Rebecca Tuhus-Dubrow wrote about climate change activists who are embracing nuclear energy for the New Yorker back in February.

In the course of years, Hoff grew increasingly comfortable at the plant. She switched roles, working in the control room and then as a procedure writer, and got to know the workforce — mostly older, avuncular men. She began to believe that nuclear power was a safe, potent source of clean energy with numerous advantages over other sources. For instance, nuclear reactors generate huge amounts of energy on a small footprint: Diablo Canyon, which accounts for roughly nine per cent of the electricity produced in California, occupies fewer than six hundred acres. It can generate energy at all hours and, unlike solar and wind power, does not depend on particular weather conditions to operate. Hoff was especially struck by the fact that nuclear-power generation does not emit carbon dioxide or the other air pollutants associated with fossil fuels. Eventually, she began to think that fears of nuclear energy were not just misguided but dangerous. Her job no longer seemed to be in tension with her environmentalist views. Instead, it felt like an expression of her deepest values.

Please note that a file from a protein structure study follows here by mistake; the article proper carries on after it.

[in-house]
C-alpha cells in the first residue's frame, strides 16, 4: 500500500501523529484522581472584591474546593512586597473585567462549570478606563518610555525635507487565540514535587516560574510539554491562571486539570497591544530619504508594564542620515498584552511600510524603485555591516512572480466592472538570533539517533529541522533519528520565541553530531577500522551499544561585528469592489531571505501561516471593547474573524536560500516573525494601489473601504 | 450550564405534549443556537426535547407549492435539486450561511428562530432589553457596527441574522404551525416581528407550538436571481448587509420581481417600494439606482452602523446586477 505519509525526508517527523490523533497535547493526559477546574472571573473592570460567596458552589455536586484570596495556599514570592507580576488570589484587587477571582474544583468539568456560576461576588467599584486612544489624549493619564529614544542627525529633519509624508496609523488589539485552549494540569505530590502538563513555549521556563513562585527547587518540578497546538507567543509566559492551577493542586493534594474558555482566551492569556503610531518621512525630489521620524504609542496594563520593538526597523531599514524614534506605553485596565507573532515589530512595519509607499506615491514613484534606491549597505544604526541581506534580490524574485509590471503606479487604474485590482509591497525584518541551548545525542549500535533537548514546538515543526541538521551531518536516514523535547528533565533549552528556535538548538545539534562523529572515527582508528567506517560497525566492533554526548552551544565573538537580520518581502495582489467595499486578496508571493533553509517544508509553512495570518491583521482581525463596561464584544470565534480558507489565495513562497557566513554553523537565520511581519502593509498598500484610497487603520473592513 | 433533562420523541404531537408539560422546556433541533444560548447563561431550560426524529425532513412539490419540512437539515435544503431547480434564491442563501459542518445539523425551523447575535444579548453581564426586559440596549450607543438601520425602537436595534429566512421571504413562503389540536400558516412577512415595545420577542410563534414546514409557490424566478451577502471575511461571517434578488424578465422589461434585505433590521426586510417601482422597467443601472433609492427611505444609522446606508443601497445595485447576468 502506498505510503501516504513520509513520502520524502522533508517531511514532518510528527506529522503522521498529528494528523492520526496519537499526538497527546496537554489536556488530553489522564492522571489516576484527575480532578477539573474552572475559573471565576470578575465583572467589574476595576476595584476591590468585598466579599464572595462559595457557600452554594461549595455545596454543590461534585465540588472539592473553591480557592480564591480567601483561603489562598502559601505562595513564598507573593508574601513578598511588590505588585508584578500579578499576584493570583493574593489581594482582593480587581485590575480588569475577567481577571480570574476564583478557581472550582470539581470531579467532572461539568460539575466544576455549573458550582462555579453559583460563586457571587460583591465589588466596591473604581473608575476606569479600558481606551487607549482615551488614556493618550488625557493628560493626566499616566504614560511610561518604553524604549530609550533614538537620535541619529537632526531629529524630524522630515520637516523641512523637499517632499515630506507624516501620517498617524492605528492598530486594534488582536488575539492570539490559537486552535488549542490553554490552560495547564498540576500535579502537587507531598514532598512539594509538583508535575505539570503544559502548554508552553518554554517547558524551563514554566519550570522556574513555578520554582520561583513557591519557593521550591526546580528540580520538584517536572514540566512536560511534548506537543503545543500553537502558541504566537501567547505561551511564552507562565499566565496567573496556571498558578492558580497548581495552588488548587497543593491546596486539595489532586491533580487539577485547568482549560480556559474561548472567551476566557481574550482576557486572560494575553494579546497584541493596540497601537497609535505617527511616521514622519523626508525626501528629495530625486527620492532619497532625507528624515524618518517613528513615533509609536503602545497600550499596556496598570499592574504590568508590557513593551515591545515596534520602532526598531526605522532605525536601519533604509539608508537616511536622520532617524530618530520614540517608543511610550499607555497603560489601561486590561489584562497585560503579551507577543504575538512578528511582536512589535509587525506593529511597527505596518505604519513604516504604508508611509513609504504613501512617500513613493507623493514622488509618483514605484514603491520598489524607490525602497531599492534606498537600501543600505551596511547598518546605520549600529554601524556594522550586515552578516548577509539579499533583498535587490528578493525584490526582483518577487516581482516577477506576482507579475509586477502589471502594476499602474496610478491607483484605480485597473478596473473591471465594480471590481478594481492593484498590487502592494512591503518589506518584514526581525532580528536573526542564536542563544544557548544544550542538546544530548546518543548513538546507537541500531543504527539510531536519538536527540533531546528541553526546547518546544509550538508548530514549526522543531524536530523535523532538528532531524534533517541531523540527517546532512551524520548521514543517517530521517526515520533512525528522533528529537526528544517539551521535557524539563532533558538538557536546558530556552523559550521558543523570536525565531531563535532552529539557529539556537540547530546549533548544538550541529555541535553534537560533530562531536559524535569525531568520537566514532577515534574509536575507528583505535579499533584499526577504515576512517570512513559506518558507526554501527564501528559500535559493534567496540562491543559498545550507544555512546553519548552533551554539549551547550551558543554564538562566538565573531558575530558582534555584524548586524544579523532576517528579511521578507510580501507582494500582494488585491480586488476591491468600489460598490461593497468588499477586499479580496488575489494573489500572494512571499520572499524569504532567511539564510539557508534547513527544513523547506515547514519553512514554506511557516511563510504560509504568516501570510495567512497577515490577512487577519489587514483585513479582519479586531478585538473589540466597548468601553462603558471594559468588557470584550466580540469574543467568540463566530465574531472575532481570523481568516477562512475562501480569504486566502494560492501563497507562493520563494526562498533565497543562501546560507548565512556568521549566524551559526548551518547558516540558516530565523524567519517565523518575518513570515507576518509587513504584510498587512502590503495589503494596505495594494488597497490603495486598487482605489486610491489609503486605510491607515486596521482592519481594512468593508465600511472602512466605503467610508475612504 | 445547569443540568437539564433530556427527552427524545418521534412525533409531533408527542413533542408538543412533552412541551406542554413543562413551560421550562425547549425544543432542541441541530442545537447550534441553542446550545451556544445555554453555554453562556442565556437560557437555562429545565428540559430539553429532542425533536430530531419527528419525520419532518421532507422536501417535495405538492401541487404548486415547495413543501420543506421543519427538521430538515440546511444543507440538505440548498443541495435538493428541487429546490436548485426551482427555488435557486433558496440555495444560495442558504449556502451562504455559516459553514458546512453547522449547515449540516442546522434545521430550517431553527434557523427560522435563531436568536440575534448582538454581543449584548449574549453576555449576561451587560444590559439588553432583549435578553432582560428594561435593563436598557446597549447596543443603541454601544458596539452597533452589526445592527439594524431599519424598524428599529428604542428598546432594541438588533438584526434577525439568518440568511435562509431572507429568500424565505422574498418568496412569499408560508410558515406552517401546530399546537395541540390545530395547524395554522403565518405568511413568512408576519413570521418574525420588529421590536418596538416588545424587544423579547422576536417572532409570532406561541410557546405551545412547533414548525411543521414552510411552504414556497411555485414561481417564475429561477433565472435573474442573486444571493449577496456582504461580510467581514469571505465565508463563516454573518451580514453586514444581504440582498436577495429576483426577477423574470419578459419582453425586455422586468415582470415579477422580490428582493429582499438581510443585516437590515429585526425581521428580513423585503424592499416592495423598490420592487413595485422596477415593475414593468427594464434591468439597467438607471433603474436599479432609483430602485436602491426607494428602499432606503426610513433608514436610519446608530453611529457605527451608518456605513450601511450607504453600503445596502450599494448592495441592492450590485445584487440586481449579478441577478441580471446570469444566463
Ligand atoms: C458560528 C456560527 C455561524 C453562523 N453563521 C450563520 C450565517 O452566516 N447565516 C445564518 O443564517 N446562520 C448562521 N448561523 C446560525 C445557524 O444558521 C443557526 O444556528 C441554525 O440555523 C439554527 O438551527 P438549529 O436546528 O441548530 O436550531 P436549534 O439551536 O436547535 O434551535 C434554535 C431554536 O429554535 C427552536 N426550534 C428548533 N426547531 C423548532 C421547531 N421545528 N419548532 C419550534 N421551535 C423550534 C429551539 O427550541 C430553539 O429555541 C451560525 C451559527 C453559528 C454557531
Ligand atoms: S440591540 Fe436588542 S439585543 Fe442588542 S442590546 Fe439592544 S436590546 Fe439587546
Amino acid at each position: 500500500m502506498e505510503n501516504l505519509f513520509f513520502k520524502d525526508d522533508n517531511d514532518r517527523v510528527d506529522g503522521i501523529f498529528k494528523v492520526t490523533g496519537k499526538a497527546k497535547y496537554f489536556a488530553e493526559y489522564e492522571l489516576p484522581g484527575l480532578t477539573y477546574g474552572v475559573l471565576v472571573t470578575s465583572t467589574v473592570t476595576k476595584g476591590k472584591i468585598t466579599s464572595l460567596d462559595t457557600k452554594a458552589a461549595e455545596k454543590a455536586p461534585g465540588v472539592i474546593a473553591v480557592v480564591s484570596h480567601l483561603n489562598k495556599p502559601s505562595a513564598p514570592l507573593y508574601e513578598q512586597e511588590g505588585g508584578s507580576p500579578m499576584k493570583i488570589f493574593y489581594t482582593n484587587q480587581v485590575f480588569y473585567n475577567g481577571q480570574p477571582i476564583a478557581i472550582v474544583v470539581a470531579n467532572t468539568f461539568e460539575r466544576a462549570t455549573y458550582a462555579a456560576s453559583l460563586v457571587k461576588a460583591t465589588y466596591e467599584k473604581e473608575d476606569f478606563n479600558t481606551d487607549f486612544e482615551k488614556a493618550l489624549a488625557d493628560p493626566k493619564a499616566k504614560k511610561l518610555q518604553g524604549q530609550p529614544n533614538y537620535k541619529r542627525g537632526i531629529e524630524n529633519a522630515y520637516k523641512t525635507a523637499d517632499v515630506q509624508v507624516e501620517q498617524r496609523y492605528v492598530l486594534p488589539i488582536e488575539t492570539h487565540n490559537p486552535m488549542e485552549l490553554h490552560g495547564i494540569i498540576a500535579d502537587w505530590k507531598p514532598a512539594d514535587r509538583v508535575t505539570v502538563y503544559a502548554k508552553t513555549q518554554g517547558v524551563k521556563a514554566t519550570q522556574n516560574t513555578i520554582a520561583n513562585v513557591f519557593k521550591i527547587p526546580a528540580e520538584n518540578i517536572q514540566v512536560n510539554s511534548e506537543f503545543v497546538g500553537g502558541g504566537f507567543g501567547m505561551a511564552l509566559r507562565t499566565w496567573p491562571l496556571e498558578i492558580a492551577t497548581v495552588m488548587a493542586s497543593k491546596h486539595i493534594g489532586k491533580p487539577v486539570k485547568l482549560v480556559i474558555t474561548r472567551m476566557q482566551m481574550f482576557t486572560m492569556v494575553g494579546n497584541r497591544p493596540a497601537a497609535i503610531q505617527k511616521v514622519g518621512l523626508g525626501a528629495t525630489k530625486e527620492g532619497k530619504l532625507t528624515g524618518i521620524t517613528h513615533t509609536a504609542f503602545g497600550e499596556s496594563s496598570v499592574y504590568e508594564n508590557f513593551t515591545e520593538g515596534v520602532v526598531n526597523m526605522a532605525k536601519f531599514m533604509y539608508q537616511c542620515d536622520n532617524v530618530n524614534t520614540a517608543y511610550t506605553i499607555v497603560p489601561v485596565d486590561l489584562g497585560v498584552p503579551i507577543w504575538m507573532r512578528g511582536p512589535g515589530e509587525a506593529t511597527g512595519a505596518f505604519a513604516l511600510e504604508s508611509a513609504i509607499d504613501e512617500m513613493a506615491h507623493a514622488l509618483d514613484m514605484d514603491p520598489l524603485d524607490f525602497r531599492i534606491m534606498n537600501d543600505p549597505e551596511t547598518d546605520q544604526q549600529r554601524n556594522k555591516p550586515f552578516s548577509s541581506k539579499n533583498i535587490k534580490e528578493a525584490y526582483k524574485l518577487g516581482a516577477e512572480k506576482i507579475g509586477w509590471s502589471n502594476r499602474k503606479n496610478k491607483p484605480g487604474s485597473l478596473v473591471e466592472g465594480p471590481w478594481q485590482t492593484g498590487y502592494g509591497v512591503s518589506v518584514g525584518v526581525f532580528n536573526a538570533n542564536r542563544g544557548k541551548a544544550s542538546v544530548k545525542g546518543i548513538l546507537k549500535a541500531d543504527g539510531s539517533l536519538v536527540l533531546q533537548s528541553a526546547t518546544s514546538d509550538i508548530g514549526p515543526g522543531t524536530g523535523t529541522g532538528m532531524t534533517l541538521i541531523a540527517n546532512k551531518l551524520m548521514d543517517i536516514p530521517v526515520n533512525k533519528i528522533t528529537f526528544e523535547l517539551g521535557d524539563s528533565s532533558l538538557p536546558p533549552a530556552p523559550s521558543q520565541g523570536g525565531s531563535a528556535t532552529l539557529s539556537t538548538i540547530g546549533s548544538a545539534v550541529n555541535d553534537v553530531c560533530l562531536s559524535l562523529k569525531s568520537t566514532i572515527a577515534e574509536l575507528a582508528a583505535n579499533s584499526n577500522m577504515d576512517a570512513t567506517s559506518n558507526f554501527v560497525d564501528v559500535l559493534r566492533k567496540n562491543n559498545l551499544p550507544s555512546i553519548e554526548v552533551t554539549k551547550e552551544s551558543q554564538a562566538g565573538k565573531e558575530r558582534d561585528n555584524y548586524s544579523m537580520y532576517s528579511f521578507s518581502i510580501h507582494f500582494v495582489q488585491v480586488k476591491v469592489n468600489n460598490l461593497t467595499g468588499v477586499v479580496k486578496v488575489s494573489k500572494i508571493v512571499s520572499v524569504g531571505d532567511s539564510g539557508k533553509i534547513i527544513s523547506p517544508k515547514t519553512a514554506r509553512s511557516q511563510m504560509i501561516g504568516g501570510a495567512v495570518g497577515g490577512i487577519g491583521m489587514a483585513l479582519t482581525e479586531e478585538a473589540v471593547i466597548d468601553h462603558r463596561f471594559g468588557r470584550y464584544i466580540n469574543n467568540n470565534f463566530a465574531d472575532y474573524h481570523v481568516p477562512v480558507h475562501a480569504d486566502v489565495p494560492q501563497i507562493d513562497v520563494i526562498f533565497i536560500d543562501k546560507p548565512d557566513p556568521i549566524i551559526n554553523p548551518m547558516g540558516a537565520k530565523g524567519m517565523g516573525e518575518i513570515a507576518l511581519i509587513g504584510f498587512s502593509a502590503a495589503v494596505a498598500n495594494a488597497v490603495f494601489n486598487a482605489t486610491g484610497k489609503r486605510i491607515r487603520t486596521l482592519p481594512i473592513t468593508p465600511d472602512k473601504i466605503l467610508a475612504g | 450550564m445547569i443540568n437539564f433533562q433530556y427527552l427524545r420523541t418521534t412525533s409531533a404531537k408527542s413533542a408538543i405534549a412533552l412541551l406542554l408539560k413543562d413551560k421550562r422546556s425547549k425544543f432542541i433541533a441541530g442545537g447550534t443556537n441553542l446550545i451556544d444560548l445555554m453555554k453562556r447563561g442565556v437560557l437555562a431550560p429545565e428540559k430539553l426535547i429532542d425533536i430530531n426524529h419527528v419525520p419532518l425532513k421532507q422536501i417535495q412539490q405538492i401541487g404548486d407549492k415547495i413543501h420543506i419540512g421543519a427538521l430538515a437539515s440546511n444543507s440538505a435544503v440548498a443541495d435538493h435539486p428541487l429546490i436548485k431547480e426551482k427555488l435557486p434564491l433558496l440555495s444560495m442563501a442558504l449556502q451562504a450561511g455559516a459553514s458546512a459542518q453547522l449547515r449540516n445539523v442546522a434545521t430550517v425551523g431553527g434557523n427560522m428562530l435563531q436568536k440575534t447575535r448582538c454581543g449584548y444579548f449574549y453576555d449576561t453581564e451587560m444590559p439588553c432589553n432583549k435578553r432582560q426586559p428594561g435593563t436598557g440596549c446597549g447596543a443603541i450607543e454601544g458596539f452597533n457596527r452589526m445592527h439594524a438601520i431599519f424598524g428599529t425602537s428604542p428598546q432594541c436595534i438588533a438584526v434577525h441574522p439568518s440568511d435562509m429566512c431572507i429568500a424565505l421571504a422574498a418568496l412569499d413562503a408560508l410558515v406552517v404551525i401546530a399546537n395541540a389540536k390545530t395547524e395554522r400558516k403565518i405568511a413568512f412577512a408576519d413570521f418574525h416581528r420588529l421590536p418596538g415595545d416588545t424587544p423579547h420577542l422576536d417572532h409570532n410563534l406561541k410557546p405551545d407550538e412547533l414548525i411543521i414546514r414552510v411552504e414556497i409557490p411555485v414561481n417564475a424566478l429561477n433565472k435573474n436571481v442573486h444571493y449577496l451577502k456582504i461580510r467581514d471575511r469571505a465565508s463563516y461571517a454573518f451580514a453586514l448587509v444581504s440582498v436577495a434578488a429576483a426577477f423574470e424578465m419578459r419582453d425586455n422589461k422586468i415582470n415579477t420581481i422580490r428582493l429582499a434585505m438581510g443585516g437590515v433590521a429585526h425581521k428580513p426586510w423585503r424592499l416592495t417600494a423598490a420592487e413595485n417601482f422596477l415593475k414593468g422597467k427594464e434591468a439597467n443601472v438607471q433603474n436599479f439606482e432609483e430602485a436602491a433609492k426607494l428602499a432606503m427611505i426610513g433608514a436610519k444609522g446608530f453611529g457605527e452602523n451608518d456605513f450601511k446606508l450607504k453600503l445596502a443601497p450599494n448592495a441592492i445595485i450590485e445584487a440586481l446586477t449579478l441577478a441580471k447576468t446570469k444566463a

For more reading on the topic, check out Kurzgesagt’s list of source materials used to make their video.

What If the Earth Turned to Gold?

posted by Jason Kottke   Mar 19, 2021

For their latest video, Kurzgesagt ventures into What If? territory with a hypothetical exploration of what would happen if King Midas turned the entire Earth into gold. This video did not go where I thought it was going to. Ten minutes of freefall? Shrinking mountains?

What If the Earth Got Knocked Out of the Solar System?

posted by Jason Kottke   Dec 03, 2020